Daring, colorful, and socially relevant, “Built by All”, which was presented at Milan’s Salone del Mobile this year, is the latest of three chapters initiated by MINI LIVING. Developed in collaboration with London-based design firm Studiomama, it highlights the principle of participation, introducing the idea of a “self-contained micro-neighborhood” that has the potential to reshape the future of urban living.
“By opening up the design process and challenging the conventional status quo ‘architect vs client’, we wanted to allow people to configure the space they live in according to their needs and lifestyles,” says Oke Hauser, Creative Lead of MINI LIVING. Launched in 2016, the ongoing initiative of MINI explores new living solutions to the architectural challenges that our cities face today: As trends veer towards urbanization and the rise of megacities, young people flock to urban areas, and gentrification increases real-estate prices, the issues relating to compact living spaces and environmental pressure are of growing importance.
“There is a big shift in the way we live. Instead of thinking of cities getting more desirable and expensive as a problem, we can—and should—focus on the positive side and see this as an opportunity to design new forms of sustainable, collaborative, and flexible urban living. With the right ideas, this is going to be a more fun way of living,” Studiomama co-founder Nina Tolstrup tells us.
The modular living concept responds to the demands of its inhabitants.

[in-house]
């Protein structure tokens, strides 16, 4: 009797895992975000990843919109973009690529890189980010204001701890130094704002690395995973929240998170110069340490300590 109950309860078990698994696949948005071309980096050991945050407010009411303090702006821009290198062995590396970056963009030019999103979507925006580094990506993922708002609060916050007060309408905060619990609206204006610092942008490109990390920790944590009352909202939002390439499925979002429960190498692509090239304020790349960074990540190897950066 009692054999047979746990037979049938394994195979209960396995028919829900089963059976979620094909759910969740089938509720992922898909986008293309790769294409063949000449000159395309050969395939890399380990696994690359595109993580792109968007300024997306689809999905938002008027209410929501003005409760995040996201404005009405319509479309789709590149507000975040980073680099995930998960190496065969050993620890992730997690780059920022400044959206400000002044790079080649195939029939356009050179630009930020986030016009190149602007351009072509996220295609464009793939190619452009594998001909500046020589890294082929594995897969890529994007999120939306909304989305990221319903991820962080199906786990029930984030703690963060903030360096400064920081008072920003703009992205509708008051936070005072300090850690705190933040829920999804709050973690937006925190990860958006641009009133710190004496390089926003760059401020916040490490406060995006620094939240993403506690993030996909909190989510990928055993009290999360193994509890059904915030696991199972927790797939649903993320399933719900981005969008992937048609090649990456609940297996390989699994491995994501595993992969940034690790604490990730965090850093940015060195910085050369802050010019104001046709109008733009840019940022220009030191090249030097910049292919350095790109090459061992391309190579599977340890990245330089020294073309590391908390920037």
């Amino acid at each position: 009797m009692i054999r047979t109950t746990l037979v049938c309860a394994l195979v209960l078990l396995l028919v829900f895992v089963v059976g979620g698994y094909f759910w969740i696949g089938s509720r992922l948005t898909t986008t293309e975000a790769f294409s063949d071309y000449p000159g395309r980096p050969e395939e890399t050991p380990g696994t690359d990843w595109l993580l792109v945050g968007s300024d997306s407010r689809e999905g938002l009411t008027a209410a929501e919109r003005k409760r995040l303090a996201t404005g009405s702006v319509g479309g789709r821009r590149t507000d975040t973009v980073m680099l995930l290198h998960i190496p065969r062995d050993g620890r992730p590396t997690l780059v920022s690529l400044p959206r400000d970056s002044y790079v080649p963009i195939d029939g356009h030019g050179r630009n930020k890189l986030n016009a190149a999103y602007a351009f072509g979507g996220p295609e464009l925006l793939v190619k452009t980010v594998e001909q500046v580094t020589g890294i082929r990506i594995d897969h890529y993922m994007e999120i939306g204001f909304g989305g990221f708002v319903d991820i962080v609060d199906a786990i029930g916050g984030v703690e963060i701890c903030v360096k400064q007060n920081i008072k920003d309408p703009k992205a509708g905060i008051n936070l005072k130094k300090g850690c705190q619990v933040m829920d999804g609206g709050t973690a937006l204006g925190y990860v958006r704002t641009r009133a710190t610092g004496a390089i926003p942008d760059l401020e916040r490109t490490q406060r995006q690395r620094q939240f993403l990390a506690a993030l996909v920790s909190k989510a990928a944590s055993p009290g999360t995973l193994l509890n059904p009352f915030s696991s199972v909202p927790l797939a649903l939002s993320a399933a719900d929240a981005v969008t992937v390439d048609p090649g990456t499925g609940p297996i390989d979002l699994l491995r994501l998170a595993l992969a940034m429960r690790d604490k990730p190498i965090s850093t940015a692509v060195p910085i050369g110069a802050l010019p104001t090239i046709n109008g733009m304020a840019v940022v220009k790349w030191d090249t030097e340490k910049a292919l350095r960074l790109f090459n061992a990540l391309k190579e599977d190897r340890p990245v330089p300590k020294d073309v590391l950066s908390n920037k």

By making use of an abandoned industrial building in Milan’s Tortona design district, “Built by All” is a mesmerizing immersive installation showcasing four 15 to 20 squaremeter modular units linked to a public area that encompasses a communal kitchen, an amphitheater-style atrium, a garden, and an outdoor gym. With different shapes, colors, and materials to fit the personalities of four residents, the future-living units are made up of a functional freestanding structure reflecting “the interior of a caravan or boat to pack a lot into the smallest space” and a sliding external shell. The cabin-like space feels cozy and allows inhabitants to enjoy their privacy while they’re always left with the option of opening it up to the public.
While the pioneering concept was conceived for young urbanites, it equally appeals to elders who may wish to live amongst other generations. “With the way you can set it up, it works for all life stages: families could replace the gym with a playground and the elderly—hungry for life and sharing—would be able to feel part of the community,” states Tolstrup who has a passionate belief in democratic, good design for all.
But there’s more. Besides the collaborative project, MINI LIVING has set up its own “Factory of Ideas”, an interactive setting where visitors have the opportunity to “unleash their creativity and realize their own architectural visions through models and interaction,” says Hauser while gazing at the big shelf showcasing some of the most enticing projects. “We believe the quality of a living space is determined by how well the residents identify with their home.”
Stay tuned: Following this year’s showcase of “Built by All” and the past installation of “Breathe”, the projects’ realization will soon take place. From April 2019, Shanghai will be home to the first inhabitable MINI Co-Living Space situated on 8,000 square meters. For more information, visit MINI LIVING online.
While “Built by All” is the first collaboration of MINI LIVING with London-based design firm Studiomama, Freunde von Freunden and MINI LIVING have collaborated on various projects for a period of time, including our portrait with Creative Lead Oke Hauser, to implement visionary ideas on urban living and highlight the initiative’s cooperation with international architects and designers.